(Junction City, New Mexico, August 4, 1891 – Nogales, Arizona, October 16, 1938).1
Tracy, as he was usually called, was named for his father, a Civil War veteran, mining expert, and newspaperman. The senior Bird was from Wisconsin, but spent much of his adult life in the Southwest, including, briefly, a stint in northwestern New Mexico, where Allen Tracy Bird, Jr., was born.2
There were about thirty-six men in Bird’s ground school class; ten chose or were chosen for training in Italy, and these ten were among the 150 cadets of the “Italian” or “second Oxford detachment” who sailed to England on the Carmania. They left New York September 18, 1917, and arrived at Liverpool October 2, 1917. There they learned that they were not bound for Italy but instead were ordered to Oxford, where they would attend ground school (again) at the Royal Flying Corps’s No. 2 School of Military Aeronautics. There are several passages about Bird in War Birds, starting with an entry dated September 29, 1917: “We have an ex-cowboy with us named Bird, who has been having a terrible time behaving himself.”
On November 3, 1917, Bird was among the approximately 130 cadets who set off from Oxford for Harrowby Camp, a machine gun training center at Grantham in Lincolnshire. The War Birds entry for November 6, 1917, indicates that Bird was in the running to take charge of the men going to Grantham, but that Elliott White Springs (who was taking a small group to Stamford to begin flight training) thought it prudent to appoint Joseph Frederick Stillman instead: “Somebody has got to hold this crowd down and Bird has been in too much devilment already to be effective on his own responsibility.” However, when fifty of the men left Grantham for flying schools on November 19, 1917, Stillman left “Bird in charge” of those who remained.5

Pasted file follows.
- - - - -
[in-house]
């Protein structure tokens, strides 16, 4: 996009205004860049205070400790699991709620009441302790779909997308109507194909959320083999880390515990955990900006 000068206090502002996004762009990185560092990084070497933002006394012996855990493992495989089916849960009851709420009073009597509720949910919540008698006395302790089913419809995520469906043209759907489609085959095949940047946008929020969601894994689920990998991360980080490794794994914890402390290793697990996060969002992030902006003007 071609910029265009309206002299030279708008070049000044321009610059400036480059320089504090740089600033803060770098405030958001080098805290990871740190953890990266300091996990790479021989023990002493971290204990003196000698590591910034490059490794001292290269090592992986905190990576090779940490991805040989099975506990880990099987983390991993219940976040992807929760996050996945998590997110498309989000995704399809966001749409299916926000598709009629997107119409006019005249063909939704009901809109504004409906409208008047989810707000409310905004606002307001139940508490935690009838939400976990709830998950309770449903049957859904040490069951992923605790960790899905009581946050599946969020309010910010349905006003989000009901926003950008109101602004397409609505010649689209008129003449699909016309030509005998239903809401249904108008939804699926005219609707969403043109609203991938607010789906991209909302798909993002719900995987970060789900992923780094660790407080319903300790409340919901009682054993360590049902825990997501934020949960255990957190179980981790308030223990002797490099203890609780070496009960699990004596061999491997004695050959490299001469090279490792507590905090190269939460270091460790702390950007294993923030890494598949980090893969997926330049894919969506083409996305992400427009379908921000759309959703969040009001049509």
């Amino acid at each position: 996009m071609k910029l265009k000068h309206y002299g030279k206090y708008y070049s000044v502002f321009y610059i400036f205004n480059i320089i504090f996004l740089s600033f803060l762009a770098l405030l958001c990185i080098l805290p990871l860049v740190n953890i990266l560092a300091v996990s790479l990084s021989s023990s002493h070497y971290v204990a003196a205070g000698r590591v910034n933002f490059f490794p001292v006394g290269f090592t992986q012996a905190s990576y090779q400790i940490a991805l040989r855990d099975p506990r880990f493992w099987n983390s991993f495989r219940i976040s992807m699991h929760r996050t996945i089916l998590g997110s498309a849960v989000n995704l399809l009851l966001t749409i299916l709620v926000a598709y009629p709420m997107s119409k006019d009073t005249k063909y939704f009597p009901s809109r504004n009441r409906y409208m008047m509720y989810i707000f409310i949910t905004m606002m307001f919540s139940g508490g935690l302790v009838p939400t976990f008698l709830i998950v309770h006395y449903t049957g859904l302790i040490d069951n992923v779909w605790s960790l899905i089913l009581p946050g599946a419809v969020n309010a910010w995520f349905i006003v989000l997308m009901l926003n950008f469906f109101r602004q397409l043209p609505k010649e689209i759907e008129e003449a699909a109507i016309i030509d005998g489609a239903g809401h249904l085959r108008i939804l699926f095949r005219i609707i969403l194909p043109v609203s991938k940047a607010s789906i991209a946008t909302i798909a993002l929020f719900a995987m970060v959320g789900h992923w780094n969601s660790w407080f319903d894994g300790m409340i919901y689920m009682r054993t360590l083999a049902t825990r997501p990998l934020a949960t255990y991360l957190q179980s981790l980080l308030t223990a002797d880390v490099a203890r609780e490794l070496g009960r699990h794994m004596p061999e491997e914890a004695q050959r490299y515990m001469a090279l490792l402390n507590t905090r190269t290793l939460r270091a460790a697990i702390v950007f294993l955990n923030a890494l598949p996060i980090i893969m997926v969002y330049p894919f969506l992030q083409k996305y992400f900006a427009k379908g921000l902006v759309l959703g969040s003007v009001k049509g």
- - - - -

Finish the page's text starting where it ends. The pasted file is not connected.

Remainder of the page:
Two weeks later, on December 3, 1917, according to a list drawn up by Foss, Bird was one of eight cadets sent from Grantham to No. 31 Training Squadron at Wyton, about fifteen miles northwest of Cambridge (the others were Allison Henderson Chapin, Galloway Grinnell Cheston, John Hurtman Fulford, Alfred August Gaipa, Temple Paul Hardin, Francis Kinloch Read, and William Winslow Wait; Earl Adams, Robert Alexander Anderson, Guy Maynard Baldwin, Thomas John Herbert, and Stanley Cooper Kerk were already there).6
On February 26, 1918, Pershing forwarded a recommendation that Bird be appointed a first lieutenant; the confirming cable is dated March 11, 1918.7 Information about Bird’s training after Wyton is largely anecdotal. There is a passage in the War Birds entry for April 12, 1918, about this period: “I heard a funny story about Tracy Bird. Two old maids got frightened at the air raids in London and moved out to the country. The third day they were there Tracy crashes into their roof in an Ak. W. and lands in their room. They were so frightened they moved back to London. Tracy wasn’t hurt.”8 There is a casualty card for April 4, 1918, that probably documents this incident, although some of the information differs from the War Birds account. On the back of the card is typed the Court of Inquiry finding: “the accident was due to an error of judgment on the part of Lt. A. T. Bird in flying so low over the town and to the engine failure.” The plane, which was extensively damaged, was an Avro (H9645) and Bird is described as injured. Neither the name of the pilot’s squadron nor of the town where the incident took place is noted.9